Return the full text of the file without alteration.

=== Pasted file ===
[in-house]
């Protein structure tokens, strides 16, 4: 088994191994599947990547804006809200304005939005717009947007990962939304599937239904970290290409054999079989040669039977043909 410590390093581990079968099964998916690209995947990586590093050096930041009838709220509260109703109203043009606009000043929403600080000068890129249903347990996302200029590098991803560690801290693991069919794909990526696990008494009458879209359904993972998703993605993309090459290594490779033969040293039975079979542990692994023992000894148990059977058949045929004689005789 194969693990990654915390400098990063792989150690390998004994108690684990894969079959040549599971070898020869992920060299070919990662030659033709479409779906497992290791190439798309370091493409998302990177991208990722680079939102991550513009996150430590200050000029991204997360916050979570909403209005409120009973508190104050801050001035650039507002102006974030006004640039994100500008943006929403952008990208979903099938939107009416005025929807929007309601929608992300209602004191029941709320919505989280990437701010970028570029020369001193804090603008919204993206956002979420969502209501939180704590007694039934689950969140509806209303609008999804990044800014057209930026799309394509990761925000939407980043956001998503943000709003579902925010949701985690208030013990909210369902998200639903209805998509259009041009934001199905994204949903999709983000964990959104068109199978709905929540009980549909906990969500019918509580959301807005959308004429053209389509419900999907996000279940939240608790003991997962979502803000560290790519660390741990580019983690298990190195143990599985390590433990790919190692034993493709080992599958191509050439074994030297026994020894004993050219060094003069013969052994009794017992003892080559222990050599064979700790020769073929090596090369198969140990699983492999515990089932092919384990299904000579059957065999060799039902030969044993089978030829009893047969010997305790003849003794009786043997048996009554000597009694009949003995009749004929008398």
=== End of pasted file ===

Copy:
[in-house]
């Protein structure tokens, strides 16, 4: 088994191994599947990547804006809200304005939005717009947007990962939304599937239904970290290409054999079989040669039977043909 410590390093581990079968099964998916690209995947990586590093050096930041009838709220509260109703109203043009606009000043929403600080000068890129249903347990996302200029590098991803560690801290693991069919794909990526696990008494009458879209359904993972998703993605993309090459290594490779033969040293039975079979542990692994023992000894148990059977058949045929004689005789 194969693990990654915390400098990063792989150690390998004994108690684990894969079959040549599971070898020869992920060299070919990662030659033709479409779906497992290791190439798309370091493409998302990177991208990722680079939102991550513009996150430590200050000029991204997360916050979570909403209005409120009973508190104050801050001035650039507002102006974030006004640039994100500008943006929403952008990208979903099938939107009416005025929807929007309601929608992300209602004191029941709320919505989280990437701010970028570029020369001193804090603008919204993206956002979420969502209501939180704590007694039934689950969140509806209303609008999804990044800014057209930026799309394509990761925000939407980043956001998503943000709003579902925010949701985690208030013990909210369902998200639903209805998509259009041009934001199905994204949903999709983000964990959104068109199978709905929540009980549909906990969500019918509580959301807005959308004429053209389509419900999907996000279940939240608790003991997962979502803000560290790519660390741990580019983690298990190195143990599985390590433990790919190692034993493709080992599958191509050439074994030297026994020894004993050219060094003069013969052994009794017992003892080559222990050599064979700790020769073929090596090369198969140990699983492999515990089932092919384990299904000579059957065999060799039902030969044993089978030829009893047969010997305790003849003794009786043997048996009554000597009694009949003995009749004929008398």